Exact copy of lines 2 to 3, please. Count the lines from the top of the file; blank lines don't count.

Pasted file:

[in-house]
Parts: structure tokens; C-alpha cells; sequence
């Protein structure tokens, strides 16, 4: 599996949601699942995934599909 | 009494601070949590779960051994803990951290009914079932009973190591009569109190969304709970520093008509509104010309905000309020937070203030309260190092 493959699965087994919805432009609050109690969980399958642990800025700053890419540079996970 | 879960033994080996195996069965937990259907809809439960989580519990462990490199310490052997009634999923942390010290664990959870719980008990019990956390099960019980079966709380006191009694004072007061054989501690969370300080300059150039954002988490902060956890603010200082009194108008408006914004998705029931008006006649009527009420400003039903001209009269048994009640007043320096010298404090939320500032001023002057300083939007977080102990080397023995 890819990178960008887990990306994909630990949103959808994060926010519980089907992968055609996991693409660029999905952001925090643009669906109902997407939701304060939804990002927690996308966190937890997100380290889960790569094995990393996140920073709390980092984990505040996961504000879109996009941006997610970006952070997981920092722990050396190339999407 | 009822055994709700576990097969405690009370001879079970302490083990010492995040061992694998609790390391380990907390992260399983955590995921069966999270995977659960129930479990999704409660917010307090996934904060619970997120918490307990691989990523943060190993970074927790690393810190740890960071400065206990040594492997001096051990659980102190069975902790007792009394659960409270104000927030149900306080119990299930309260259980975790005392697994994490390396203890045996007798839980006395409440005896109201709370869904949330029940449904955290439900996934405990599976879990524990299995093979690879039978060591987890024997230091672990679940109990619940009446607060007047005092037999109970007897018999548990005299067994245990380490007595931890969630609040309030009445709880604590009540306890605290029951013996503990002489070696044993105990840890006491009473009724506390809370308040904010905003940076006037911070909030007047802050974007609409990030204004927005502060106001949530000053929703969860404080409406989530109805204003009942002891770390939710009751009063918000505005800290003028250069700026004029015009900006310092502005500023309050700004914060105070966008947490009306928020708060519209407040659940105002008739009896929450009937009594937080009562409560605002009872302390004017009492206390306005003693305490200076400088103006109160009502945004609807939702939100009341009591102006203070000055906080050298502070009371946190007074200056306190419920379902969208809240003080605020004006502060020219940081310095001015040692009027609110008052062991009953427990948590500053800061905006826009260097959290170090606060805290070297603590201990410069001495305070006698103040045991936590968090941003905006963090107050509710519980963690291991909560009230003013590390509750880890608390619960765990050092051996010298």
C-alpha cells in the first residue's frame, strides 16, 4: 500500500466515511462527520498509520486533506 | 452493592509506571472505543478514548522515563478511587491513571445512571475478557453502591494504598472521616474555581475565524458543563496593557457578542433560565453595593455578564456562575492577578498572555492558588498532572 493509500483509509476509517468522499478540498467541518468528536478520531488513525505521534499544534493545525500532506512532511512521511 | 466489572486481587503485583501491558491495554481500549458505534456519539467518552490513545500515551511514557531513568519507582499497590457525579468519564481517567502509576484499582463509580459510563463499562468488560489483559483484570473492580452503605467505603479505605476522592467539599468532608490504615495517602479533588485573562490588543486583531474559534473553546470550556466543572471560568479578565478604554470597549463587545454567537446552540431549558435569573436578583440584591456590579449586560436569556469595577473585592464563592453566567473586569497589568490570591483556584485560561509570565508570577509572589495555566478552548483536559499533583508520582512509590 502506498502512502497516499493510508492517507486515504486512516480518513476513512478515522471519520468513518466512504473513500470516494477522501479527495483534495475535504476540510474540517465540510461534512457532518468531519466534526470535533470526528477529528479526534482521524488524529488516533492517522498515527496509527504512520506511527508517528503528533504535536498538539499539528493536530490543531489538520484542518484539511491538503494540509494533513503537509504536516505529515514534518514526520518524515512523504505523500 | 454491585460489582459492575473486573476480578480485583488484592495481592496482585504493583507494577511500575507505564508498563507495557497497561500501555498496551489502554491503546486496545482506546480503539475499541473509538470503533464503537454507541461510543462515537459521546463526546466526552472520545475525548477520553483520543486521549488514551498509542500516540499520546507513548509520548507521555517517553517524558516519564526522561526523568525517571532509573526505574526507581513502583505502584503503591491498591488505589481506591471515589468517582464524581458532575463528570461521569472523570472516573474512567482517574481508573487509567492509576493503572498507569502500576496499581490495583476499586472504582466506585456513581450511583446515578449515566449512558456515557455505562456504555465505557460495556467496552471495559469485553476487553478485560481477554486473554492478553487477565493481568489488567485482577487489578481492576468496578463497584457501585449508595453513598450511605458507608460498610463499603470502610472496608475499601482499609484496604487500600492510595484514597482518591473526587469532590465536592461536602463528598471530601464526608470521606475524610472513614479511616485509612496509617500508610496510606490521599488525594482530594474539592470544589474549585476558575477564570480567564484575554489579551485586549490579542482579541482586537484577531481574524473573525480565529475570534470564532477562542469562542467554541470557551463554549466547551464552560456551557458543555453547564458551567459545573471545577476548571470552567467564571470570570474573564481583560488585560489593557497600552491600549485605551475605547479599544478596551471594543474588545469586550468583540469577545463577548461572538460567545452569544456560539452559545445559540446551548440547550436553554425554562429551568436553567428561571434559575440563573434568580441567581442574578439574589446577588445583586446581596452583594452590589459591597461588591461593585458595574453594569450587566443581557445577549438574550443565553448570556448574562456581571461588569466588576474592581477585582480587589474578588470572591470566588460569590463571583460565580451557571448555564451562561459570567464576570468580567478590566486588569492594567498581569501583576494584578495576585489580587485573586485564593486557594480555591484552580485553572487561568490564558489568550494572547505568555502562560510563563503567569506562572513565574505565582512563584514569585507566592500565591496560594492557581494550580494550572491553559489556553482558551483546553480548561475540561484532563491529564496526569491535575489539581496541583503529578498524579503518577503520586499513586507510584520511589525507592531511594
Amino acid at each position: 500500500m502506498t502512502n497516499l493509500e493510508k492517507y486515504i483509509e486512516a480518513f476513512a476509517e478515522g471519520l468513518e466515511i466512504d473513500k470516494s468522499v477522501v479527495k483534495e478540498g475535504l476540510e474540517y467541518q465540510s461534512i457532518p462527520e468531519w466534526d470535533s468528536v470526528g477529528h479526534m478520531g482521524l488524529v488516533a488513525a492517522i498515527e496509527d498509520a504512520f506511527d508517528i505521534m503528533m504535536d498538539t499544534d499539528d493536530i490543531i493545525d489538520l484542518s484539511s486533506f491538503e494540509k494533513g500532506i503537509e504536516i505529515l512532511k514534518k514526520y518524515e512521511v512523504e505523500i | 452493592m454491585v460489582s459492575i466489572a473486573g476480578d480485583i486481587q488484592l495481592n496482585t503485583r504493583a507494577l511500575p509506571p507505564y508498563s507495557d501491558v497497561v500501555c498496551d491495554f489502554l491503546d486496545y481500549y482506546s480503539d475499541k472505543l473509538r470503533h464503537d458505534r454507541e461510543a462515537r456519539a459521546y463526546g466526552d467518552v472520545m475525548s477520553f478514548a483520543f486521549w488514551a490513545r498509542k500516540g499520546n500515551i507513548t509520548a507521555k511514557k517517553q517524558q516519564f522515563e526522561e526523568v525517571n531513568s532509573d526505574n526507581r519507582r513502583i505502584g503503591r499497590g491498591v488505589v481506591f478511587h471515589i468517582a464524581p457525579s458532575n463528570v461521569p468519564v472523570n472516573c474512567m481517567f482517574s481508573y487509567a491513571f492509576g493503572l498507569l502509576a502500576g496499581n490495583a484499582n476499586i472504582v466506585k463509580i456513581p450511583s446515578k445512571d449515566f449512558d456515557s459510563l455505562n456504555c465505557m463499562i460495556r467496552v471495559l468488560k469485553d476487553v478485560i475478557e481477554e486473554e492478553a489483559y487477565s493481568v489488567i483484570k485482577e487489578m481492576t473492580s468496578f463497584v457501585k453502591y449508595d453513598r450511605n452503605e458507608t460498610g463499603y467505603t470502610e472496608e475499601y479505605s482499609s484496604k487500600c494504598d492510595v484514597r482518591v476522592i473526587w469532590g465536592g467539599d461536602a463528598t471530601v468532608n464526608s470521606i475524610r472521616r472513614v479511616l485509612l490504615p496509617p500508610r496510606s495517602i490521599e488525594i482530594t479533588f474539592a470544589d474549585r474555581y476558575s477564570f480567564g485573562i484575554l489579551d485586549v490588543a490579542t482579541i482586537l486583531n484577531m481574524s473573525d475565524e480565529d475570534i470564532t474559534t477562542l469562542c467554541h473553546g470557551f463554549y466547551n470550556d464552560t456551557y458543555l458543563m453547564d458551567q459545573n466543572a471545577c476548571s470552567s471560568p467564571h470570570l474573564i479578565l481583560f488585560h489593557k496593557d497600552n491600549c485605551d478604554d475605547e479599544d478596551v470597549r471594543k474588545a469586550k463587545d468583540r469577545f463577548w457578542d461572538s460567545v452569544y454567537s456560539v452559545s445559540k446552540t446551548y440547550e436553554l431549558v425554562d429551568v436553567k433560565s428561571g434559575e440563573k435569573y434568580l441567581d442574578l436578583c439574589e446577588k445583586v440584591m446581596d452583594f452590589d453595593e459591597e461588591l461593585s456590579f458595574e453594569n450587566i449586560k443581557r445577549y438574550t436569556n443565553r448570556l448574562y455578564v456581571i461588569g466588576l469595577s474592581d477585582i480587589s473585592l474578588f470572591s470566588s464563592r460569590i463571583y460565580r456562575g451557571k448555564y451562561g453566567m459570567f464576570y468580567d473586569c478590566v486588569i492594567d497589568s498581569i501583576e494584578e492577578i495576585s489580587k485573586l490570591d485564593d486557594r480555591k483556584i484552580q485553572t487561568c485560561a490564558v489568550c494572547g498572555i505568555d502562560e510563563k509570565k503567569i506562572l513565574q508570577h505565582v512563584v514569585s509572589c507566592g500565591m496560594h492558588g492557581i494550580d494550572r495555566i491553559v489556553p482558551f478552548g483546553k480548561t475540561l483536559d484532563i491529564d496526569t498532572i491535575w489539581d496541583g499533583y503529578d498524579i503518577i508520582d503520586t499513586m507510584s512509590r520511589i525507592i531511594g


Parts: structure tokens; C-alpha cells; sequence
């Protein structure tokens, strides 16, 4: 599996949601699942995934599909 | 009494601070949590779960051994803990951290009914079932009973190591009569109190969304709970520093008509509104010309905000309020937070203030309260190092 493959699965087994919805432009609050109690969980399958642990800025700053890419540079996970 | 879960033994080996195996069965937990259907809809439960989580519990462990490199310490052997009634999923942390010290664990959870719980008990019990956390099960019980079966709380006191009694004072007061054989501690969370300080300059150039954002988490902060956890603010200082009194108008408006914004998705029931008006006649009527009420400003039903001209009269048994009640007043320096010298404090939320500032001023002057300083939007977080102990080397023995 890819990178960008887990990306994909630990949103959808994060926010519980089907992968055609996991693409660029999905952001925090643009669906109902997407939701304060939804990002927690996308966190937890997100380290889960790569094995990393996140920073709390980092984990505040996961504000879109996009941006997610970006952070997981920092722990050396190339999407 | 009822055994709700576990097969405690009370001879079970302490083990010492995040061992694998609790390391380990907390992260399983955590995921069966999270995977659960129930479990999704409660917010307090996934904060619970997120918490307990691989990523943060190993970074927790690393810190740890960071400065206990040594492997001096051990659980102190069975902790007792009394659960409270104000927030149900306080119990299930309260259980975790005392697994994490390396203890045996007798839980006395409440005896109201709370869904949330029940449904955290439900996934405990599976879990524990299995093979690879039978060591987890024997230091672990679940109990619940009446607060007047005092037999109970007897018999548990005299067994245990380490007595931890969630609040309030009445709880604590009540306890605290029951013996503990002489070696044993105990840890006491009473009724506390809370308040904010905003940076006037911070909030007047802050974007609409990030204004927005502060106001949530000053929703969860404080409406989530109805204003009942002891770390939710009751009063918000505005800290003028250069700026004029015009900006310092502005500023309050700004914060105070966008947490009306928020708060519209407040659940105002008739009896929450009937009594937080009562409560605002009872302390004017009492206390306005003693305490200076400088103006109160009502945004609807939702939100009341009591102006203070000055906080050298502070009371946190007074200056306190419920379902969208809240003080605020004006502060020219940081310095001015040692009027609110008052062991009953427990948590500053800061905006826009260097959290170090606060805290070297603590201990410069001495305070006698103040045991936590968090941003905006963090107050509710519980963690291991909560009230003013590390509750880890608390619960765990050092051996010298």